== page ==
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Schwarzenegger signs school legislation

The bills, meant to increase the state's eligibility for federal grants, call for districts to take aggressive steps to improve failing schools. Teachers unions and other groups fought the measures.

January 08, 2010|By Howard Blume

Gov. Arnold Schwarzenegger visited a Los Angeles middle school Thursday to celebrate legislation that sets the course for future school reforms and improves the state's chances at qualifying for federal money to carry them out.

The signing ceremony occurred at Bethune Middle School in Florence, which officials cited as successfully serving the low-income minority students who stand to benefit most from the new laws.

The legislation was approved in the state Assembly and Senate earlier this week despite vigorous opposition from statewide teachers unions and other groups. The bills are intended to increase California's eligibility for as much as $700 million in federal Race to the Top grants, which the Obama administration is using to advance favored reforms.

The measures call for districts to take aggressive steps to turn failing schools around, including firing staff, closing schools and converting campuses to independently operated charter schools.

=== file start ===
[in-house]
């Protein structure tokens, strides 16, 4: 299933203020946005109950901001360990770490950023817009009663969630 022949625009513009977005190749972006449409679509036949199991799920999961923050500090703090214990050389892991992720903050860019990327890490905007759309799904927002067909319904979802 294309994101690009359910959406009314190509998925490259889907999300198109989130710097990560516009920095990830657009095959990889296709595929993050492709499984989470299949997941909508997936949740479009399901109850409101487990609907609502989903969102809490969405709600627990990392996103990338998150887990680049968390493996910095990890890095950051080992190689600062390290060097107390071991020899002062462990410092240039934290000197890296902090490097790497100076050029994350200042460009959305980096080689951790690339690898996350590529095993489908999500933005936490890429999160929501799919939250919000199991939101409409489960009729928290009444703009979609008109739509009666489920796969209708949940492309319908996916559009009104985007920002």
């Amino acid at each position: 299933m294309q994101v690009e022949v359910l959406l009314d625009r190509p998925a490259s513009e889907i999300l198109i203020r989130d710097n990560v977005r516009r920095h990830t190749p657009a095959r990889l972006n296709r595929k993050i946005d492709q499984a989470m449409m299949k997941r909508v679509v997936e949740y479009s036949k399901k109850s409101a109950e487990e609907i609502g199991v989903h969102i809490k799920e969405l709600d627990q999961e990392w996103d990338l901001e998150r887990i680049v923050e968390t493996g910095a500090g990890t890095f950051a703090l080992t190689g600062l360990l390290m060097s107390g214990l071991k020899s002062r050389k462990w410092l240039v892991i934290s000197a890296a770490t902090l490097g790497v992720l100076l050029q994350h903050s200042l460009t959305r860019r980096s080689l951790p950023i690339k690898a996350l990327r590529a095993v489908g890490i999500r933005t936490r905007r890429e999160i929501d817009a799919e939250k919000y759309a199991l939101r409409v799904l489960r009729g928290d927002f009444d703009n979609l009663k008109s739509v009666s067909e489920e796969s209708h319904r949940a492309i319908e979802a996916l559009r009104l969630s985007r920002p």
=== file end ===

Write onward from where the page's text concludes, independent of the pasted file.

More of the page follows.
Schwarzenegger called particular attention to the most fought-over provisions.

One would make it easier for parents to enroll their children in a school outside their district. Previously, the exit doors of a failing school "might as well have been chained," the governor said. "Parents can now take their children out," sending them "to other districts."

Another contested element gives parents the legal right to launch major reforms at a low-performing school by collecting signatures representing 50% of the school's current or potential future students. The Legislature capped the number of schools where that could occur at 75.

The legislation also seeks to link teacher evaluations to student performance, if permitted under union contracts.

howard.blume@latimes.com

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